Bacterial infection of the thyroid gland (acute suppurative thyroiditis, AST) is a very rare condition, particularly in children, as the thyroid gland is extremely resistant to infection. AST presents with painful tender mass in the anterior neck and is usually associated with fever, sore throat, dysphagia and limitation of the neck movements. In the most cases the left globe is affected. Common laboratory findings are leukocytosis, elevated erythrocyte sedimentation rate (ESR), increased C-reactive protein (CRP) and normal thyroid function. Ultrasonography (US) shows in the early stages heterogeneous echogenicity of the affected thyroid lobe with hyperperfusion of the gland. We report one 6 year old girl which presented with painless enlargement of the neck area for 2 days. She had no history of fever or sore throat. On palpation rock hard neck mass. Laboratory tests showed no increase of the white blood cell count (8.2/nl), CRP was 7.8 mg/l and ESR 23 mm/hr. The US revealed a 2.2 cm × 1.4 cm -sized hypoechoic lesion of the left thyroid lobe with inflammatory changes. Thyroid function testing was normal.Thyroid autoantibodies were negative. Serum Calcitonin was elevated with 14,2 µg/l (normal range <9.8 µg/l). In the following days the neck mass became larger with tenderness and erythema of the skin. The child remained asymptomatic. The US showed progressive enlargement of the lesion without abscess formation.The white blood cell count and CRP remained low, but the ESR elevated after one week to 47 mm/hr. We performed a fine needle aspiration to identify infectious organisms and rule out malignancy. The cytology was negative for malignancy. Prevotella oris was detected on the culture antibiogram. The girl was treated with Clindamycin for 6 weeks. The ESR and Calcitonin levels returned to normal within 4 weeks after begin of the therapy. AST is very rare in childhood but should be considered as differential diagnosis of neck mass. AST may sometimes present with atypical findings without pain, without systemic reactions and with only mild laboratory changes. The thyroid function remains mostly normal. Serum calcitonin levels can be elevated in infectious thyroiditis and are not associated with malignancy. AST can be successfully treated with appropriate antibiotics. Recurrent infections need further assessment of the presence of anatomical defects as pyriform fistula. In our case we decided for a “wait and see” strategy, as sometimes a persistent pyriform sinus tract may close as result of the previous thyroid infection.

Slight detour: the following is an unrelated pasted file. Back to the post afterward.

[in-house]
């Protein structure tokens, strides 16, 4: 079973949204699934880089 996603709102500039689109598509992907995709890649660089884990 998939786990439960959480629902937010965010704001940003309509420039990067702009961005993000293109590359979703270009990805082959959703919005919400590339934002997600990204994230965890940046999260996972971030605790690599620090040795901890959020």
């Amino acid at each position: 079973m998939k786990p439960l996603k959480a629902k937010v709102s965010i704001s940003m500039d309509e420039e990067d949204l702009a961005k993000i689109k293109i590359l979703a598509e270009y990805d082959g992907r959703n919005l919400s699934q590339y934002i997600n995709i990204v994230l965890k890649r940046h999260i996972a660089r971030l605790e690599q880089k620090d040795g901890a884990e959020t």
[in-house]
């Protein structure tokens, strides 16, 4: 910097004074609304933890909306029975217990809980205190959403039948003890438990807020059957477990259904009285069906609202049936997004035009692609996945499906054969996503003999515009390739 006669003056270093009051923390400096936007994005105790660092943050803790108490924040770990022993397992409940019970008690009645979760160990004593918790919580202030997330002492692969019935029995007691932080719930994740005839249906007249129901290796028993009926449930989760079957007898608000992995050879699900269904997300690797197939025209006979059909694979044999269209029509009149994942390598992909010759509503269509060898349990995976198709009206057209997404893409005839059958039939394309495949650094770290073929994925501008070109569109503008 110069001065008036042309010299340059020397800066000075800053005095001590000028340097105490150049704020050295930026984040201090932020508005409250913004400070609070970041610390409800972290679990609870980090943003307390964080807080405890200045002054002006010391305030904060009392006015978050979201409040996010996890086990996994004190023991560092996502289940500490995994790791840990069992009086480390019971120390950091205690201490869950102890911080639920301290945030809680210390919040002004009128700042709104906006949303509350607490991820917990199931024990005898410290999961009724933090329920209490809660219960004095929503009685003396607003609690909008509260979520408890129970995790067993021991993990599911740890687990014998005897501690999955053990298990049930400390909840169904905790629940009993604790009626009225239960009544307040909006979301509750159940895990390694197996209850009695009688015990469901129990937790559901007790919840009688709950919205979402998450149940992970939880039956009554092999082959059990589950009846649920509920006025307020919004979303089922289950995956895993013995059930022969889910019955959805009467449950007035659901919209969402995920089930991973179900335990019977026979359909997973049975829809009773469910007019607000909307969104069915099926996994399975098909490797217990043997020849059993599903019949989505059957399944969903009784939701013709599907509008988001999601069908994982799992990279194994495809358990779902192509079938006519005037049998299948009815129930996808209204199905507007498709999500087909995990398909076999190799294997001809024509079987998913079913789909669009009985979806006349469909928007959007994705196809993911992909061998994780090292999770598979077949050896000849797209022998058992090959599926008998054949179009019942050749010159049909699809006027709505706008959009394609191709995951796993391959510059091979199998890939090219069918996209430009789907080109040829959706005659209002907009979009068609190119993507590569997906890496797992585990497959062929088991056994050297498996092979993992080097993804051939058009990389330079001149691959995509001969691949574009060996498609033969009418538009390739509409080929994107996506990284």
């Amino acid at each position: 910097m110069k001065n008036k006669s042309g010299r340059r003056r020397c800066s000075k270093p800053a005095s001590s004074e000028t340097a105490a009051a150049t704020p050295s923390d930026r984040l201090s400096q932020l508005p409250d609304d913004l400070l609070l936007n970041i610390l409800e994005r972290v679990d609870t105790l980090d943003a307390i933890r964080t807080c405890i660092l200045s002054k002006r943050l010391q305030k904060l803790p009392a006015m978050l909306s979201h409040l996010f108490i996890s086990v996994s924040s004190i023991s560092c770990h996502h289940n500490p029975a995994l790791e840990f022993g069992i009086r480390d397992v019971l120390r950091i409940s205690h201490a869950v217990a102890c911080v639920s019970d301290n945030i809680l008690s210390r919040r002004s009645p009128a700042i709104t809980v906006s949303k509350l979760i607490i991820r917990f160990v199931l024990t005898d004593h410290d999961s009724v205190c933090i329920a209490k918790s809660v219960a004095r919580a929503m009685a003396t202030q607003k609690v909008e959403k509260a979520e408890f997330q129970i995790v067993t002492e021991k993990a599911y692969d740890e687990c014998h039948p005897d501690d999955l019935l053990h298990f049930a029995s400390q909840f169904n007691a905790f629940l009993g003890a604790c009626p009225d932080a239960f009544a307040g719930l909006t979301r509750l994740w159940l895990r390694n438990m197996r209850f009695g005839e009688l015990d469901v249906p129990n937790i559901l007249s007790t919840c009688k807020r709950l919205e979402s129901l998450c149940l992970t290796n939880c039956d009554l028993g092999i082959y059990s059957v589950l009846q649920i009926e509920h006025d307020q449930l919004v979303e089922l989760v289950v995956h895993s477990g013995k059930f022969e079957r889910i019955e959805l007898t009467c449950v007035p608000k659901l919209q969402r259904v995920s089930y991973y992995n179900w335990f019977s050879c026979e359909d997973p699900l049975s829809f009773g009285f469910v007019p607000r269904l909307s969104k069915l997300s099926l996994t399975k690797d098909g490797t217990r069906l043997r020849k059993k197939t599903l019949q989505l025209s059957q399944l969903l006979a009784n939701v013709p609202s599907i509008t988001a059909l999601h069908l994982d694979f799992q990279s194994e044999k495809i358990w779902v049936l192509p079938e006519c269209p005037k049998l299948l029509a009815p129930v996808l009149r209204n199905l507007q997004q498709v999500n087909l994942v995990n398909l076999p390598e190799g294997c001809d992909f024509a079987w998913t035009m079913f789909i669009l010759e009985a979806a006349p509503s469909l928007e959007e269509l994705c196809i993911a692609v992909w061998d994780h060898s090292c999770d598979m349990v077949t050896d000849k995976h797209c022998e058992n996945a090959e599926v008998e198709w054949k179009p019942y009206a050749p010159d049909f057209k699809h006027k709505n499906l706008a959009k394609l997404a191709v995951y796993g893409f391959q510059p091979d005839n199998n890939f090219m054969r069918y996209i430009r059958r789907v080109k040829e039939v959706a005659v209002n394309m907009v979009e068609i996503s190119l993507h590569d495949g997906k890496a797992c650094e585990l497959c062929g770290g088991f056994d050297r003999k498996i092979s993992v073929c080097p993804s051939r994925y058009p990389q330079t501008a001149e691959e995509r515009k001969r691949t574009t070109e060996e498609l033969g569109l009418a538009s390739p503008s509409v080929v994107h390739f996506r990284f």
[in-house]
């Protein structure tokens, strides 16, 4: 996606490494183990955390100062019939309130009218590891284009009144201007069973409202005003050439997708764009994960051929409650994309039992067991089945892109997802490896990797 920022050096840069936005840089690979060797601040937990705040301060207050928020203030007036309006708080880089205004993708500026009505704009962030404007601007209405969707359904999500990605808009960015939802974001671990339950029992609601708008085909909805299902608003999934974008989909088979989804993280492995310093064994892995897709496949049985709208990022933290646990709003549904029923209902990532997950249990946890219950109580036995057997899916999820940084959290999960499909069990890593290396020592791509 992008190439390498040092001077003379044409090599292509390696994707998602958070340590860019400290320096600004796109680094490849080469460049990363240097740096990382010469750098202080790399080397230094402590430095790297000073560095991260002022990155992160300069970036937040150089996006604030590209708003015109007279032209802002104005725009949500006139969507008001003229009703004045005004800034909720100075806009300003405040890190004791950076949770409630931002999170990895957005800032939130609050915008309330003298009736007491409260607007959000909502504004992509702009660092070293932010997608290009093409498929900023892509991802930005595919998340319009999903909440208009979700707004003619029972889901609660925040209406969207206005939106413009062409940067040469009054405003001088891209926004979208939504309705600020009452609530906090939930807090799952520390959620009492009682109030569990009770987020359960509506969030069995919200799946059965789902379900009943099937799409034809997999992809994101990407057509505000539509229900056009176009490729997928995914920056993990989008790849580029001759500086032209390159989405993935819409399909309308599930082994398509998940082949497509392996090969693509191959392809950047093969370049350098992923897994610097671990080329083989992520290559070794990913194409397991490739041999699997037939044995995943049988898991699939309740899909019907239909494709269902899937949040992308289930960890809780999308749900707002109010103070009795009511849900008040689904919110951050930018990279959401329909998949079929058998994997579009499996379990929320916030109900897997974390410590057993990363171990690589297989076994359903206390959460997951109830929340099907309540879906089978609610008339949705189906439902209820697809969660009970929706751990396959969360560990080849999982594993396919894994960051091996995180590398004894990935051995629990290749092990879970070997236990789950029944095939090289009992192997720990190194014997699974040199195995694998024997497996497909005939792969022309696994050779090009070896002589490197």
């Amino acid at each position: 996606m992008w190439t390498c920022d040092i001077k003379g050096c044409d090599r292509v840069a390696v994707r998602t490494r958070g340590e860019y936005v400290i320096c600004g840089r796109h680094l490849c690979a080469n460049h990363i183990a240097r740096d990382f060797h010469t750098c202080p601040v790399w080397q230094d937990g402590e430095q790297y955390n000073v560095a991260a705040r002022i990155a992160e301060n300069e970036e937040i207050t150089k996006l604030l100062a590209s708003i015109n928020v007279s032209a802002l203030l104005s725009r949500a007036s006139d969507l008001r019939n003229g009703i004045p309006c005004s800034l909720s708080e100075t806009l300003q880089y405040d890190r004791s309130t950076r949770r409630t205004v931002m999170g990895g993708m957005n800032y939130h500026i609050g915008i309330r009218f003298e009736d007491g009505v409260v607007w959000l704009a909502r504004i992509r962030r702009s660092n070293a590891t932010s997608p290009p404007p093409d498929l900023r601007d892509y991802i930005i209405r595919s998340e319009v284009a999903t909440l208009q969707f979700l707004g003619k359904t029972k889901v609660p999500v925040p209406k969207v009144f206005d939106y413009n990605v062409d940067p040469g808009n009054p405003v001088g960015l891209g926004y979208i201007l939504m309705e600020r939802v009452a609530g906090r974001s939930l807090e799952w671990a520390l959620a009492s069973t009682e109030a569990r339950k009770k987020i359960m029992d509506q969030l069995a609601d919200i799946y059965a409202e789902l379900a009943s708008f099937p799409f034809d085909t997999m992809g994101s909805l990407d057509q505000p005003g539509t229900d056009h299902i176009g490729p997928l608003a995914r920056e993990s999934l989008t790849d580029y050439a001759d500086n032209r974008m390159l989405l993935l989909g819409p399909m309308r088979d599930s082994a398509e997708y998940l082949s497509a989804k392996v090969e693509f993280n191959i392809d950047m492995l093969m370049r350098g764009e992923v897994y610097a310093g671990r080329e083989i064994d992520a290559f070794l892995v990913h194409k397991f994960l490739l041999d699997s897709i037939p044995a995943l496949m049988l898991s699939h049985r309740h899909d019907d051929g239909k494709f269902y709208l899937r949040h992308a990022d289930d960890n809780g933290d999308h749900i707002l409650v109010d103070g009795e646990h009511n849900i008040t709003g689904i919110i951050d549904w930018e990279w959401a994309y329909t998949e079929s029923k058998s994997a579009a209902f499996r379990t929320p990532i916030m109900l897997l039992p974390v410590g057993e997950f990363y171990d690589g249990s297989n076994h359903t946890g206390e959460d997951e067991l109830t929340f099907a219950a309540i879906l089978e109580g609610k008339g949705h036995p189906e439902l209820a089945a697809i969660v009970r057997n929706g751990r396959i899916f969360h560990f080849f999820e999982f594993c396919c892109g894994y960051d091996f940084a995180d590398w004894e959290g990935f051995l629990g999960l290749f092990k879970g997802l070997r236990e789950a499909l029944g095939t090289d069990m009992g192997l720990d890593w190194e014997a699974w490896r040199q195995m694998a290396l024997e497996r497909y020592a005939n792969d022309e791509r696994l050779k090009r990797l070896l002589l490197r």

22 Sep 2021 - 26 Sep 2021